Local Catholic school teachers displaying the Golden Apple Awards they received at a May 17 dinner are, from left to right: Patricia Petruzzelli, a religion teacher at St. Elizabeth School in Rockville; Maryanne Hellender, a fourth grade teacher at Little Flower School in Bethesda; Peggy Garner, a third grade teacher at St. Mary School in Bryantown; Kathy Luongo, the resource director and reading specialist at Mary of Nazareth School in Darnestown; Marissa Butler, a teacher at St. John the Evangelist School in Clinton; Heather Francisco, a second grade teacher at Father Andrew White School in Leonardtown; Cecelia Rosenfelder, a third grade teacher at St. Mary of the Mills School in Laurel; Nora Facchiano, director of the Extended School Program at St. Francis International School in Silver Spring; Mary Schaeffer, a resource teacher at St. Peter School in Olney; and Jennifer Raley, a first grade teacher at St. Michael School in Ridge.
Local Catholic school teachers displaying the Golden Apple Awards they received at a May 17 dinner are, from left to right: Patricia Petruzzelli, a religion teacher at St. Elizabeth School in Rockville; Maryanne Hellender, a fourth grade teacher at Little Flower School in Bethesda; Peggy Garner, a third grade teacher at St. Mary School in Bryantown; Kathy Luongo, the resource director and reading specialist at Mary of Nazareth School in Darnestown; Marissa Butler, a teacher at St. John the Evangelist School in Clinton; Heather Francisco, a second grade teacher at Father Andrew White School in Leonardtown; Cecelia Rosenfelder, a third grade teacher at St. Mary of the Mills School in Laurel; Nora Facchiano, director of the Extended School Program at St. Francis International School in Silver Spring; Mary Schaeffer, a resource teacher at St. Peter School in Olney; and Jennifer Raley, a first grade teacher at St. Michael School in Ridge.
The traditional sign of gratitude in a classroom, apples for the teacher, was again displayed in a special way on May 17, as Golden Apple Awards were presented to 10 outstanding teachers from Catholic schools in the Archdiocese of Washington.

"Remember, God has chosen you to do this. This is your vocation. It's an amazing call from God," said the mistress of ceremonies, Greta Kreuz, the Maryland bureau chief for ABC 7/WJLA-TV.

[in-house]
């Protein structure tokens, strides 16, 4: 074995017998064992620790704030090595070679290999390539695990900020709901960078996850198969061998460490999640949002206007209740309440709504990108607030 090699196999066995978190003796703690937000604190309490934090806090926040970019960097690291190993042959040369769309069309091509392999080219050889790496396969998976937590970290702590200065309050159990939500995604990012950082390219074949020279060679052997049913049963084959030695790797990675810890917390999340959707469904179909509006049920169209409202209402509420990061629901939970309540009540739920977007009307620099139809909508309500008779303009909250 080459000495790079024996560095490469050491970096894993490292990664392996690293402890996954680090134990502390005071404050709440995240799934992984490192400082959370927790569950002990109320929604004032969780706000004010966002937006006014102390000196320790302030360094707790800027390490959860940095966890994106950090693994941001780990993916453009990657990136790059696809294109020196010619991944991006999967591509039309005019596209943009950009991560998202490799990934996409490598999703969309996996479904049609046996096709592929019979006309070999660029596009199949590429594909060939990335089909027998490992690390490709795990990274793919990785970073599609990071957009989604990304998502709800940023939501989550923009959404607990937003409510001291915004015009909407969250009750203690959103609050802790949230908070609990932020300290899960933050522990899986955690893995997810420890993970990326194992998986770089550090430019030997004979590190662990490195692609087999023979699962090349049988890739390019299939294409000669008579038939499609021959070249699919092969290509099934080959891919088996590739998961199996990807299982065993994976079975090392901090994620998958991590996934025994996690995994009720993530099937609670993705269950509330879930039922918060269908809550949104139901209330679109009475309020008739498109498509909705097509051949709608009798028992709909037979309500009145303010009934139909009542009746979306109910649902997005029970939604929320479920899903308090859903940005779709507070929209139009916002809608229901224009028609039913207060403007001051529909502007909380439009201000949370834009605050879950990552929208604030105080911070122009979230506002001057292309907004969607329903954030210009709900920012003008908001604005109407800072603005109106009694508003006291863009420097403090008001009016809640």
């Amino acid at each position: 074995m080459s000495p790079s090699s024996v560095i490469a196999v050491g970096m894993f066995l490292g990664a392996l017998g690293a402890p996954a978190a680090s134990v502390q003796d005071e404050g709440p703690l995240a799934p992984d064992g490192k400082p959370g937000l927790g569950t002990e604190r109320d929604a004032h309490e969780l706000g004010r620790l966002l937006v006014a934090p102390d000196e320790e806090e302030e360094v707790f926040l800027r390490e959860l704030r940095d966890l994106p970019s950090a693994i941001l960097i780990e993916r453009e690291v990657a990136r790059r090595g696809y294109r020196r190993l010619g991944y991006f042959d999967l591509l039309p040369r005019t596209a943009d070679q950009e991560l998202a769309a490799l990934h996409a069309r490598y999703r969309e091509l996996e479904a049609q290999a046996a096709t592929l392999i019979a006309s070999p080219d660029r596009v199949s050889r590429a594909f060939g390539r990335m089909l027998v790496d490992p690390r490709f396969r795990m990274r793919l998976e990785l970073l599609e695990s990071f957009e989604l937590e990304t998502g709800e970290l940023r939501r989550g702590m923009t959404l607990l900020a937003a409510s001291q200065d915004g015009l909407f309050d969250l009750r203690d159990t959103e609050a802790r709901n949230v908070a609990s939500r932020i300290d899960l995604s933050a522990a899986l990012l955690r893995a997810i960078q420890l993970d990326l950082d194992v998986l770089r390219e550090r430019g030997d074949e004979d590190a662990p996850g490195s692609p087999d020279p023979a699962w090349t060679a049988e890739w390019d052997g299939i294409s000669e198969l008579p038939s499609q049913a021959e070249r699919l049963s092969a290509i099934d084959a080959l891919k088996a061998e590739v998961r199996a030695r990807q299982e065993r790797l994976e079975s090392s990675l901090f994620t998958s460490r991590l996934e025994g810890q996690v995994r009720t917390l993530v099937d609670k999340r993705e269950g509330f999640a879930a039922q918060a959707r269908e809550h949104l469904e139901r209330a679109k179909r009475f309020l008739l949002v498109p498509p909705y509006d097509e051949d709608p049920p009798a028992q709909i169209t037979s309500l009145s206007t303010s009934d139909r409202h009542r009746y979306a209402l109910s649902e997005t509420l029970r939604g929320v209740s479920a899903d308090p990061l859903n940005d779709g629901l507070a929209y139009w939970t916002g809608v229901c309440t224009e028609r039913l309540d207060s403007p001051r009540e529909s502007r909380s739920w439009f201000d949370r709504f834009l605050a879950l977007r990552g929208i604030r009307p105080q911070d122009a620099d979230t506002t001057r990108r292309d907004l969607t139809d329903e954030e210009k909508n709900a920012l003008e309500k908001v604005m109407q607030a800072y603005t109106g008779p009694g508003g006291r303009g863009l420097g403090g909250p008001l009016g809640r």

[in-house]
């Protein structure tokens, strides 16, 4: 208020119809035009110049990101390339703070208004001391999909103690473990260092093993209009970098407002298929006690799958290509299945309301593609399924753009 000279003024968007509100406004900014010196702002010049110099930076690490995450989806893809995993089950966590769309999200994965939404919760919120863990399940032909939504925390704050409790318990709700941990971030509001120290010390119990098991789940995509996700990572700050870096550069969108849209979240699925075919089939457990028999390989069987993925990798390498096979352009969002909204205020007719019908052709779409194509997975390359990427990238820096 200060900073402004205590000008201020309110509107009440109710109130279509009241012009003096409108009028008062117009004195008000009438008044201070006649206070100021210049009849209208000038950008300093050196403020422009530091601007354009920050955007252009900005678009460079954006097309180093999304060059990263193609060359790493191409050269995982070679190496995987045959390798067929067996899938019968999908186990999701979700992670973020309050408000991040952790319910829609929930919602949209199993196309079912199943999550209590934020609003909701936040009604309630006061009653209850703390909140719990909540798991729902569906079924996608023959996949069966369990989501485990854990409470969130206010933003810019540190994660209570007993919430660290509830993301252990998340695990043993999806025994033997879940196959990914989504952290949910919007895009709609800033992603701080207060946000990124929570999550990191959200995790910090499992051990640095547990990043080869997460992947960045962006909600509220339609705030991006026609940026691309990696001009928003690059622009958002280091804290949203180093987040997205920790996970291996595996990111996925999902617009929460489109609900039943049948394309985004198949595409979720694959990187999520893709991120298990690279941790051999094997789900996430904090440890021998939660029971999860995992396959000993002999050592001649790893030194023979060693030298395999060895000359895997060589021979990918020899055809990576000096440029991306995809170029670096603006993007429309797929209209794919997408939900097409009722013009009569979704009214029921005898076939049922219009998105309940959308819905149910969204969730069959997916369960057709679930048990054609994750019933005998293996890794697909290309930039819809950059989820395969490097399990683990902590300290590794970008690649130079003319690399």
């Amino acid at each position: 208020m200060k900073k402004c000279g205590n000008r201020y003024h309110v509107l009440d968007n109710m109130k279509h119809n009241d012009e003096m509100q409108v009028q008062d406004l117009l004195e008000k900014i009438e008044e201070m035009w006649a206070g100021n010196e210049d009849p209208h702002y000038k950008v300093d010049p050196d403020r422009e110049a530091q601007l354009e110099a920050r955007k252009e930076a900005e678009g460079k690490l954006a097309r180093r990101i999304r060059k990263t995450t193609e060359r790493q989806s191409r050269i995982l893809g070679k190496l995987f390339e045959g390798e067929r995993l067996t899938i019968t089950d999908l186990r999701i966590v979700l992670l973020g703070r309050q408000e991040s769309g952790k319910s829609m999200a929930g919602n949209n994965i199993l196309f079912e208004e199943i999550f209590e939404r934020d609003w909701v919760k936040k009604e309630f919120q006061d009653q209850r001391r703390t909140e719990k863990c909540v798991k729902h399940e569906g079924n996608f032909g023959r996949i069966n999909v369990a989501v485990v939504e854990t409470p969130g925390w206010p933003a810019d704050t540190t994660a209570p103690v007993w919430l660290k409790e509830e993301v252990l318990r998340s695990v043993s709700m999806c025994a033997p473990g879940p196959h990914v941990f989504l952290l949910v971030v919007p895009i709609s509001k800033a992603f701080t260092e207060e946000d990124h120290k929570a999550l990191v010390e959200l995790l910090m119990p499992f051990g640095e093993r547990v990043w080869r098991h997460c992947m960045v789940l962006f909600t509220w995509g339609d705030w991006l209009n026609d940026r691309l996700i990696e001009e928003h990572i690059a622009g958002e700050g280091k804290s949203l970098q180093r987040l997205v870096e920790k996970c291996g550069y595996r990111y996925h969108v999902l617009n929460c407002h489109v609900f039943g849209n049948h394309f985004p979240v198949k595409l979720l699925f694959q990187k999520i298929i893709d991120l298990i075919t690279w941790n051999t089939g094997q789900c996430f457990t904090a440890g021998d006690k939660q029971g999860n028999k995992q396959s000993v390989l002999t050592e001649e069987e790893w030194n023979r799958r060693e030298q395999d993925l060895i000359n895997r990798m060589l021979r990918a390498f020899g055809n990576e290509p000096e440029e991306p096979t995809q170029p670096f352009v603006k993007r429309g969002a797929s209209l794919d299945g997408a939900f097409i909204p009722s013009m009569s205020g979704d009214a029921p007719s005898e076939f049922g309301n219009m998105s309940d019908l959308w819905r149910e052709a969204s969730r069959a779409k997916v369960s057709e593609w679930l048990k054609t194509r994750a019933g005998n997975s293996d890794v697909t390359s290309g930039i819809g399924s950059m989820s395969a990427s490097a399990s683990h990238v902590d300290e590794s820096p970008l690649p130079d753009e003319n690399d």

The Donahue Family Foundation established the Golden Apple Awards to thank and honor outstanding Catholic school teachers. The teachers honored at the archdiocese's fourth annual Golden Apple Awards Dinner received a golden apple, a monetary award of $5,000, a pin and certificate of achievement. The honorees were introduced by Deacon Bert L'Homme, the archdiocese's superintendent for Catholic schools.

Speaking on behalf of the honored teachers, Mary Schaeffer, a resource teacher at St. Peter School in Olney, said at Catholic schools, children get the "added value" of an academically strong curriculum where the faith is taught and lived. "Catholic schools exist to pass on the faith from one generation to the next... Our parents believe Catholic education prepares students for this life and the next," she said.

The St. Peter's teacher said Catholic schools exist to share the good news of Jesus, and Christ is present in every classroom and is the reason the schools exist. "All of us here tonight feel His hand on our shoulders, supporting us in this important work," she said.

Cardinal Wuerl, who helped present the awards, thanked the teachers, and he noted that in his recent ad limina visit with Pope Benedict XVI, he told the Holy Father "how proud we are in the archdiocese of everything being done in our Catholic schools."

The cardinal noted the important role that Catholic schools play in the New Evangelization, as they teach students the faith and encourage them to share it with others. With their Catholic education, he said, students are prepared to go forth with hope, knowing "that they can change the world."

In his remarks, Thomas Burnford, the archdiocesan secretary for Catholic education, spoke of the serious challenge that Catholic institutions are facing with the HHS mandate. "This is not about contraception," he said. "Never before has the government tried to define religion and force us to go against what we believe."

Burnford encouraged the educators to pray, to learn about the issue, and take action on it. "Now is the time for each of us to be informed about this important issue and work together to defend freedom of religion," he said.

At the dinner, a video produced by Christopher Strackbein from the archdiocese's Office of Digital Media showed the teachers being surprised at the news of their awards. In the video, a student said of his teacher, "She doesn't just teach religion. She encourages students to live their faith in their everyday life."